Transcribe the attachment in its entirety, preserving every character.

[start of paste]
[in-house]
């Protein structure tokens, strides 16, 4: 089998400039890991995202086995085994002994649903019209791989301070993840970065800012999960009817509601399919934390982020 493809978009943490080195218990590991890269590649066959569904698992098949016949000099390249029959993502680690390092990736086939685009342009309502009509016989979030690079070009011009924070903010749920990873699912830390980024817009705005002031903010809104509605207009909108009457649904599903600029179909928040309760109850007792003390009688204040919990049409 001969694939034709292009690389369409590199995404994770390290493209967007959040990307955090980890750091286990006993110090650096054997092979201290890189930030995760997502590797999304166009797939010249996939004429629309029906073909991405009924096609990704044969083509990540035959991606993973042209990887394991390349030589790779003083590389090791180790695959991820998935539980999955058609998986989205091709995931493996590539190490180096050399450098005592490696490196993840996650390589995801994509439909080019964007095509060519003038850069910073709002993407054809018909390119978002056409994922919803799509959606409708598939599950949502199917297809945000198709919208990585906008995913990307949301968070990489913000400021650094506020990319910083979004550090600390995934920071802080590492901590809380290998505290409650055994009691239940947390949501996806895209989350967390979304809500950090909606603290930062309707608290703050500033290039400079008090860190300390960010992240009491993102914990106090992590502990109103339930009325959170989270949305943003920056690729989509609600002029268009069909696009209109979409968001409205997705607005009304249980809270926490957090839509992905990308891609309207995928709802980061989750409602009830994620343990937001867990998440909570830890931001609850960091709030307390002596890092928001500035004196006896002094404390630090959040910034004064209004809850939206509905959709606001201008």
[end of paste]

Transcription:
[in-house]
């Protein structure tokens, strides 16, 4: 089998400039890991995202086995085994002994649903019209791989301070993840970065800012999960009817509601399919934390982020 493809978009943490080195218990590991890269590649066959569904698992098949016949000099390249029959993502680690390092990736086939685009342009309502009509016989979030690079070009011009924070903010749920990873699912830390980024817009705005002031903010809104509605207009909108009457649904599903600029179909928040309760109850007792003390009688204040919990049409 001969694939034709292009690389369409590199995404994770390290493209967007959040990307955090980890750091286990006993110090650096054997092979201290890189930030995760997502590797999304166009797939010249996939004429629309029906073909991405009924096609990704044969083509990540035959991606993973042209990887394991390349030589790779003083590389090791180790695959991820998935539980999955058609998986989205091709995931493996590539190490180096050399450098005592490696490196993840996650390589995801994509439909080019964007095509060519003038850069910073709002993407054809018909390119978002056409994922919803799509959606409708598939599950949502199917297809945000198709919208990585906008995913990307949301968070990489913000400021650094506020990319910083979004550090600390995934920071802080590492901590809380290998505290409650055994009691239940947390949501996806895209989350967390979304809500950090909606603290930062309707608290703050500033290039400079008090860190300390960010992240009491993102914990106090992590502990109103339930009325959170989270949305943003920056690729989509609600002029268009069909696009209109979409968001409205997705607005009304249980809270926490957090839509992905990308891609309207995928709802980061989750409602009830994620343990937001867990998440909570830890931001609850960091709030307390002596890092928001500035004196006896002094404390630090959040910034004064209004809850939206509905959709606001201008």